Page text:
- The Pseudoactive Site of ILK Is Essential for Its Binding to α-Parvin and Localization to Focal Adhesions
- Mol Cell 36(5):819-830 (2009)
Integrin-linked kinase (ILK) plays a pivotal role in connecting transmembrane receptor integrin to the actin cytoskeleton and thereby regulating diverse cell-adhesion-dependent processes. The kinase domain (KD) of ILK is indispensable for its function, but the underlying molecular basis remains enigmatic. Here we present the crystal structure of the ILK KD bound to its cytoskeletal regulator, the C-terminal calponin homology domain of α-parvin. While maintaining a canonical kinase fold, the ILK KD displays a striking pseudoactive site conformation. We show that rather than performing the kinase function, this conformation specifically recognizes α-parvin for promoting effective assembly of ILK into focal adhesions. The α-parvin-bound ILK KD can simultaneously engage integrin β cytoplasmic tails. These results thus define ILK as a distinct pseudokinase that mechanically couples integrin and α-parvin for mediating cell adhesion. They also highlight functional divers! ity of the kinase fold and its "active" site in mediating many biological processes.
- Hydroxyurea Induces Hydroxyl Radical-Mediated Cell Death in Escherichia coli
- Mol Cell 36(5):845-860 (2009)
Hydroxyurea (HU) specifically inhibits class I ribonucleotide reductase (RNR), depleting dNTP pools and leading to replication fork arrest. Although HU inhibition of RNR is well recognized, the mechanism by which it leads to cell death remains unknown. To investigate the mechanism of HU-induced cell death, we used a systems-level approach to determine the genomic and physiological responses of E. coli to HU treatment. Our results suggest a model by which HU treatment rapidly induces a set of protective responses to manage genomic instability. Continued HU stress activates iron uptake and toxins MazF and RelE, whose activity causes the synthesis of incompletely translated proteins and stimulation of envelope stress responses. These effects alter the properties of one of the cell's terminal cytochrome oxidases, causing an increase in superoxide production. The increased superoxide production, together with the increased iron uptake, fuels the formation of hydroxyl radica! ls that contribute to HU-induced cell death.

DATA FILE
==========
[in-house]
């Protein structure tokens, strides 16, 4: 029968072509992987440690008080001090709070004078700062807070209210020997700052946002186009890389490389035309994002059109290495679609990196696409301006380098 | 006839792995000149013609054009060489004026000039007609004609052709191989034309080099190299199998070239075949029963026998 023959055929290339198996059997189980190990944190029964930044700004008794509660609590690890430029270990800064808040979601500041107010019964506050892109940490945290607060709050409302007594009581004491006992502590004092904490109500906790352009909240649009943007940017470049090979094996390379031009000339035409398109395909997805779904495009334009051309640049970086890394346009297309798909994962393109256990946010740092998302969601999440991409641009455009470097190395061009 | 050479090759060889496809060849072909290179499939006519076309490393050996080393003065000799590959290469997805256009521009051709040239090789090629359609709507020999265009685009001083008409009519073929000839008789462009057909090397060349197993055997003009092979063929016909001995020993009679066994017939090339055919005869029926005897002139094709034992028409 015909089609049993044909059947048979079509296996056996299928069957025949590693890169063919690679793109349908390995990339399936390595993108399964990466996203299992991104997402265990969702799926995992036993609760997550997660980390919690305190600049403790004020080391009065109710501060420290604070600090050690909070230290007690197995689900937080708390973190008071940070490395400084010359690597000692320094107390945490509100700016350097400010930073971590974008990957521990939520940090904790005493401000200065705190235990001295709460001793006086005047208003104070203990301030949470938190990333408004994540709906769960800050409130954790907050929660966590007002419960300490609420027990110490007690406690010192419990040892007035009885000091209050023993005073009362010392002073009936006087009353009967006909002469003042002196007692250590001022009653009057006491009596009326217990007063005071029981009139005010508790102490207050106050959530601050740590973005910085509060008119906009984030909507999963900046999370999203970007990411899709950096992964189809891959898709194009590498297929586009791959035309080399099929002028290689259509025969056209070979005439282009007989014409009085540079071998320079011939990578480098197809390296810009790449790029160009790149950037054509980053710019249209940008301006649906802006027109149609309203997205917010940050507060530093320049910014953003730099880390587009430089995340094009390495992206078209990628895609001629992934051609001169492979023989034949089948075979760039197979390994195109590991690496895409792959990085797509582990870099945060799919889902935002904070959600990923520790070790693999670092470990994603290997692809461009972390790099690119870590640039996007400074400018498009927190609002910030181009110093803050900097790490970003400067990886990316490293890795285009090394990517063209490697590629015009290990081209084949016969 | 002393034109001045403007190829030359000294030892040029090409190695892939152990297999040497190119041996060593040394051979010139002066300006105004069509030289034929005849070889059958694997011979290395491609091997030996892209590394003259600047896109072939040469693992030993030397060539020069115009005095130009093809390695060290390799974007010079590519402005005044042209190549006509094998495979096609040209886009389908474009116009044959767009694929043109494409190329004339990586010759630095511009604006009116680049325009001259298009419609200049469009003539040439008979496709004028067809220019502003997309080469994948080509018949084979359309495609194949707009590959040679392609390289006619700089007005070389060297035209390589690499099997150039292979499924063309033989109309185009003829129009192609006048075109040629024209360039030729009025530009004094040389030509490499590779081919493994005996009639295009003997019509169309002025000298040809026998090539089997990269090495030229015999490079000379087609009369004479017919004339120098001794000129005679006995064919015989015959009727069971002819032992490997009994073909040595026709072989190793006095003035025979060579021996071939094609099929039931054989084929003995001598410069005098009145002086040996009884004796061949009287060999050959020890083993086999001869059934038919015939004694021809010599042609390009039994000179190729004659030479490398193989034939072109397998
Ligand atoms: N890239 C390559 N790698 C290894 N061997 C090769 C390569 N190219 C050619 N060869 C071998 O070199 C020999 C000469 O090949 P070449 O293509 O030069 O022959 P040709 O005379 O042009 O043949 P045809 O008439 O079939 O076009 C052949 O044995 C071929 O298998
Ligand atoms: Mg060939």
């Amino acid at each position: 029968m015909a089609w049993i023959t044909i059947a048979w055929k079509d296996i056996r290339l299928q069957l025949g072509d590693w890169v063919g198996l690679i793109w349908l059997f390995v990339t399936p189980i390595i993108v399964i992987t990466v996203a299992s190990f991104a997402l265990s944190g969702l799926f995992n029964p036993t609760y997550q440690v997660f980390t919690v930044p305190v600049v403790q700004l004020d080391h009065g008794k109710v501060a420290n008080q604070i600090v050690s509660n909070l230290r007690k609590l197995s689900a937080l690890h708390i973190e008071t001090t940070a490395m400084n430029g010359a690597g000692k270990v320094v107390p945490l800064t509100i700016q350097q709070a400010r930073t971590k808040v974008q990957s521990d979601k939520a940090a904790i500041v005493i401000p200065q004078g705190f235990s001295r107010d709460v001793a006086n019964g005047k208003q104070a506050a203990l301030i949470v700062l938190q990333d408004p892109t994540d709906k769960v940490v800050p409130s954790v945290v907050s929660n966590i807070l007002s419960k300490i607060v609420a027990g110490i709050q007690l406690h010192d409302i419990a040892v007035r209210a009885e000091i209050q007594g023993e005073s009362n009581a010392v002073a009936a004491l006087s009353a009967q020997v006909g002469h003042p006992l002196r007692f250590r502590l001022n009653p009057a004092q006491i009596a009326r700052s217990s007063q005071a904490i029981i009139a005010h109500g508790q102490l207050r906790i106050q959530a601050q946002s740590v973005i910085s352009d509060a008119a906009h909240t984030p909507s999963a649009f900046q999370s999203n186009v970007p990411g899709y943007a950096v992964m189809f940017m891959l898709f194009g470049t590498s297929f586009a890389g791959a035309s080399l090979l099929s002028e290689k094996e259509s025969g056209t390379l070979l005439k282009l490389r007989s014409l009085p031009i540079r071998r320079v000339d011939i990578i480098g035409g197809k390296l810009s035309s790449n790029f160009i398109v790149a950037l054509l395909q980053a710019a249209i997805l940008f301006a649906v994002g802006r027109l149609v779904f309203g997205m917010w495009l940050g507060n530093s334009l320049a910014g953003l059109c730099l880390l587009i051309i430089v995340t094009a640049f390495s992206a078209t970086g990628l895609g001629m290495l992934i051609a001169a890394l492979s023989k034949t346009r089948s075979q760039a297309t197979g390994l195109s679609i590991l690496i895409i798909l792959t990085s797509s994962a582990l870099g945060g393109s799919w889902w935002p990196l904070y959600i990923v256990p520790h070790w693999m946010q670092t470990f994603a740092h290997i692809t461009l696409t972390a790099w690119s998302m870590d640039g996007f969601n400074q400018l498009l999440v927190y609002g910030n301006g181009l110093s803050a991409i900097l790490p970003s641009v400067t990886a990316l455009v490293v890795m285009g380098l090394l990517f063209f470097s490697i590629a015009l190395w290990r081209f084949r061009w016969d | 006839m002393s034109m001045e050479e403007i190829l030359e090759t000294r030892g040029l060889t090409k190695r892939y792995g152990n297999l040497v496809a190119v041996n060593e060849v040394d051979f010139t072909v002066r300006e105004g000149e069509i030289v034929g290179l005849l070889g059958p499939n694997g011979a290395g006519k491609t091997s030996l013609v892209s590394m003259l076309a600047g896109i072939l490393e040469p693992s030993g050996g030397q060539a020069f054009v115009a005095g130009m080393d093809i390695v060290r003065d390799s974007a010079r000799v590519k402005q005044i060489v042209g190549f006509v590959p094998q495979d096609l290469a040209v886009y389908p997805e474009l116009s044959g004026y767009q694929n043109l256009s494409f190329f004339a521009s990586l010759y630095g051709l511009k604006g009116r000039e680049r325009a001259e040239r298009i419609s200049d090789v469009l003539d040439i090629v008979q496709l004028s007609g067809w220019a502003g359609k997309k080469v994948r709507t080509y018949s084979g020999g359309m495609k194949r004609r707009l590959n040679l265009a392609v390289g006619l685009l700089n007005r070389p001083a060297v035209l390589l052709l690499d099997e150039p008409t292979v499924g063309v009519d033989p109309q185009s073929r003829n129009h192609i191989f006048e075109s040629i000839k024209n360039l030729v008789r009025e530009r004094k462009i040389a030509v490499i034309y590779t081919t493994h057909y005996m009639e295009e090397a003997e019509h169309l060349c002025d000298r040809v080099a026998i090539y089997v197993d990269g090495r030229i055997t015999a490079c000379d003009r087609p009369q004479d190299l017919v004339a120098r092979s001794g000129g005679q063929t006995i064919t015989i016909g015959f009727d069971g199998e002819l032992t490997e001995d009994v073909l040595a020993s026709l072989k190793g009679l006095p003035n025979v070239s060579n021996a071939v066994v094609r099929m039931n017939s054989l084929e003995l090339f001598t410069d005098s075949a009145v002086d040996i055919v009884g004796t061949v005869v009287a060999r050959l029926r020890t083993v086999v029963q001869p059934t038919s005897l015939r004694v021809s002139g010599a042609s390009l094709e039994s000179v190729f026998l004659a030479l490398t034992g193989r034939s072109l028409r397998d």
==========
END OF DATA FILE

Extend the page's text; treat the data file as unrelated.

- Evidence that Fold-Change, and Not Absolute Level, of β-Catenin Dictates Wnt Signaling
- Mol Cell 36(5):872-884 (2009)
In response to Wnt stimulation, β-catenin accumulates and activates target genes. Using modeling and experimental analysis, we found that the level of β-catenin is sensitive to perturbations in the pathway, such that cellular variation would be expected to alter the signaling outcome. One unusual parameter was robust: the fold-change in β-catenin level (post-Wnt/pre-Wnt). In Xenopus, dorsal-anterior development and target gene expression are robust to perturbations that alter the final level but leave the fold-change intact. These suggest, first, that despite cellular noise, the cell responds reliably to Wnt stimulation by maintaining a robust fold-change in β-catenin. Second, the transcriptional machinery downstream of the Wnt pathway does not simply read the β-catenin level after Wnt stimulation but computes fold-changes in β-catenin. Analogous to Weber's Law in sensory physiology, some gene transcription networks must respond to fold-changes in signals, rather! than absolute levels, which may buffer stochastic, genetic, and environmental variation.
- The Incoherent Feedforward Loop Can Provide Fold-Change Detection in Gene Regulation
- Mol Cell 36(5):894-899 (2009)
Many sensory systems (e.g., vision and hearing) show a response that is proportional to the fold-change in the stimulus relative to the background, a feature related to Weber's Law. Recent experiments suggest such a fold-change detection feature in signaling systems in cells: a response that depends on the fold-change in the input signal, and not on its absolute level. It is therefore of interest to find molecular mechanisms of gene regulation that can provide such fold-change detection. Here, we demonstrate theoretically that fold-change detection can be generated by one of the most common network motifs in transcription networks, the incoherent feedforward loop (I1-FFL), in which an activator regulates both a gene and a repressor of the gene. The fold-change detection feature of the I1-FFL applies to the entire shape of the response, including its amplitude and duration, and is valid for a wide range of biochemical parameters.